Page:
Recently, writing for Classical Source, I gave the strongest recommendation to a recording of Vaughan Williams’s Fourth and Sixth Symphonies by the Hallé under Sir Mark Elder. Now comes an equally outstanding disc of two broadly contemporaneous masterpieces by the composer, with the first recording of an orchestral version of what was posthumously published as Vaughan Williams’s Four Last Songs.
Somewhat paradoxically taking this last item first, one has to say that it is only in the original versions with piano that one can regard these songs in any way as approximating to a set. They were not intended to be heard together, for they are all the composer left from two unfinished song-cycles; in addition, it was clear – certainly as far as the composer’s widow was concerned – that they were intended for female voice, not male, and although she attended and gave her blessing to the first recording of the songs, with baritone, and supplied the liner notes, she was never wholly satisfied that her husband’s original intentions were met by a male voice.
As, together, these four songs play for less than ten minutes, they are not – in any version – comparable with Richard Strauss’s similarly posthumously-entitled late masterpiece, and although Anthony Payne has provided discreet orchestration the essential intimacy (especially in the third song, ‘Hands, eyes, and heart’) of each of these texts is diluted.Nonetheless, it is probably worth having a recording of Payne’s orchestrated versions, in which case the performances on this disc cannot be improved upon. Roderick Williams is exemplary, each word crystal-clear as he retains the incomparable gift of personification which lies at the heart of great Lieder singing. Andrew Davis and the Bergen Philharmonic are equally exemplary.
One has to remind oneself that the orchestra on this disc is not British, but the result is another (perhaps all too rare) example of the universality of Vaughan Williams’s greatest works, despite – in the case of Sinfonia Antartica – the coincidental stiff-upper-lip nature of the British tragedy which was the initial inspiration of the work.
It arose from the music Vaughan Williams composed for the outstanding 1948 film Scott of the Antarctic, telling the story of Robert Falcon Scott’s ill-fated expedition to locate the South Pole in 1910-12. In the event, Scott was beaten to it by the Norwegian explorer Amundsen, and Scott’s team perished on the return to base camp.
At the heart of the simple facts of this tragic story lies the indomitable spirit of human endeavour, and in the wake of the post-war triumph of the defeat of Nazism, here was the obverse of the coin: “To suffer woes which Hope thinks infinite” – as the first of the five superscriptions (this, from Shelley’s Prometheus Unbound) which head each of the Sinfonia’s five movements has it – the contemplation of failure, which paradoxically carries its own inspiring message.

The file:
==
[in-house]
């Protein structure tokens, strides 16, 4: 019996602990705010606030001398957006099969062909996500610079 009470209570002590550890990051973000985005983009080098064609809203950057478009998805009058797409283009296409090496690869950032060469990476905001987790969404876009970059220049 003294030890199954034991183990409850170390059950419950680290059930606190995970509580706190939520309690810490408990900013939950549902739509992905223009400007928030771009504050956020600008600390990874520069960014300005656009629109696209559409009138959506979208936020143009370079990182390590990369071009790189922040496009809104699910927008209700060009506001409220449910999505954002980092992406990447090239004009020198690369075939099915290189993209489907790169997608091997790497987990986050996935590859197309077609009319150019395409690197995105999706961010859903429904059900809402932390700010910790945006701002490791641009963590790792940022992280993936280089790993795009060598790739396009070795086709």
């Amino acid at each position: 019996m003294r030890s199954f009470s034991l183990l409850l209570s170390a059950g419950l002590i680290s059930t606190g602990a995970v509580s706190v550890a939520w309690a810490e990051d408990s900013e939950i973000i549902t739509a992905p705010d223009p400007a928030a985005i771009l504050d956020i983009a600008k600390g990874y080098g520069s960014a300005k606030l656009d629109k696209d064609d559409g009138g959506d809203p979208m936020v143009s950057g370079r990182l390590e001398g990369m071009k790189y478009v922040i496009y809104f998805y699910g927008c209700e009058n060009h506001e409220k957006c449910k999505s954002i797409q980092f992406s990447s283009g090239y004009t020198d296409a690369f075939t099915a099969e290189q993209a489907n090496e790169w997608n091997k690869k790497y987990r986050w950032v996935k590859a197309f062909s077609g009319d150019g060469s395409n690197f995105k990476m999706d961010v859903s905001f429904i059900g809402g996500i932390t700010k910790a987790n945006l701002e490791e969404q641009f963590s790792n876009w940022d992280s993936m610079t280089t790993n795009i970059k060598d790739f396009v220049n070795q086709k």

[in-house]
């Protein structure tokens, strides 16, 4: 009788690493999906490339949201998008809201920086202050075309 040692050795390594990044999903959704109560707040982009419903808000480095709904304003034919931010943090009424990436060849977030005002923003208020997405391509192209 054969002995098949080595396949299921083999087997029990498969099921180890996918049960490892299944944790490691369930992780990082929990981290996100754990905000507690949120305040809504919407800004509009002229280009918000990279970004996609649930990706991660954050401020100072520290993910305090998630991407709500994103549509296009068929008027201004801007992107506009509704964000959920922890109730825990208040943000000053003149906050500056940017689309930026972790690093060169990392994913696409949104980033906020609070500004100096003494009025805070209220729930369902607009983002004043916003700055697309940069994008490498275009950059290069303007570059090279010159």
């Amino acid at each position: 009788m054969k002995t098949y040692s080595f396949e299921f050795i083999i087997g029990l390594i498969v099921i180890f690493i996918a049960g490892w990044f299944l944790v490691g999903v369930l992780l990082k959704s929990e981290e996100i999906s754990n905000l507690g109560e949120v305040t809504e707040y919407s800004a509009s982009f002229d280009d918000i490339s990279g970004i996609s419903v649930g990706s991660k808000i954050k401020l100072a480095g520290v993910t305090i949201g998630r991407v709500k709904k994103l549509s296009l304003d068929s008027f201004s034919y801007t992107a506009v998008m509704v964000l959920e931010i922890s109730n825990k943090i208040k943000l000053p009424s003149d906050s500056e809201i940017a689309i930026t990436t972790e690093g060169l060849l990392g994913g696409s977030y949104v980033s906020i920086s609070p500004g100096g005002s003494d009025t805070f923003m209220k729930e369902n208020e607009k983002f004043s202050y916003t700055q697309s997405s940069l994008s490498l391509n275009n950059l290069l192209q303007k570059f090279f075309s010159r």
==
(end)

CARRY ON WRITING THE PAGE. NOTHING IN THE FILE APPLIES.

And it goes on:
The Scott story, and its telling in this great film, must have made a profound impact on the composer (who would certainly have remembered the event when it happened), for the result was the Sinfonia Antartica, first performed in January 1953 in Manchester by the Hallé Orchestra under Sir John Barbirolli.
At that time, Vaughan Williams did not number his Symphonies; his scores (and their first publication) referred to them solely by key (or, in this case, by name) but it was when the D-minor Symphony of 1956 appeared that he was persuaded to number them officially (record companies had been jumping the gun in this matter for some time beforehand), when it was pointed out to him that the later work might be confused with the D-major Fifth Symphony.
So it was when he termed his D-minor Symphony as No.8 that the world at large realised that Vaughan Williams regarded Sinfonia Antartica as No.7 – thereby raising the stature of a work that had, at its first performances, caused no little uncertainty – was it a true Symphony, or should it be considered an English equivalent of Strauss’s Alpine Symphony – a musical travelogue, rather than an organic score?
Quite apart from the wholly misleading implications of those opinions which were current when the Antartica appeared (reinforced by the soon-to-be-released recordings of Barbirolli, HMV, and Boult, Decca) – misleading to both Vaughan Williams and Richard Strauss – the publication of the Antartica’s score with its superscriptions added another uncertainty: although they were not spoken at the premiere, nor do they appear on Barbirolli’s recording, Sir John Gielgud spoke the superscriptions on the Decca recording. Vaughan Williams was present at the Decca sessions, implying approval that the words should be spoken during a performance: however, the printed score shows something quite different – the music is continuous, and no additional ‘time’ is allowed in the music for a speaker.
Quite apart from anything else, if the work is played continuously, as written and as published (and as Vaughan Williams had shown in his Sixth Symphony, coincidentally contemporaneous with the release of the film), the musical structure and emotional impact of the Antartica proceed uninterruptedly to its profound conclusion.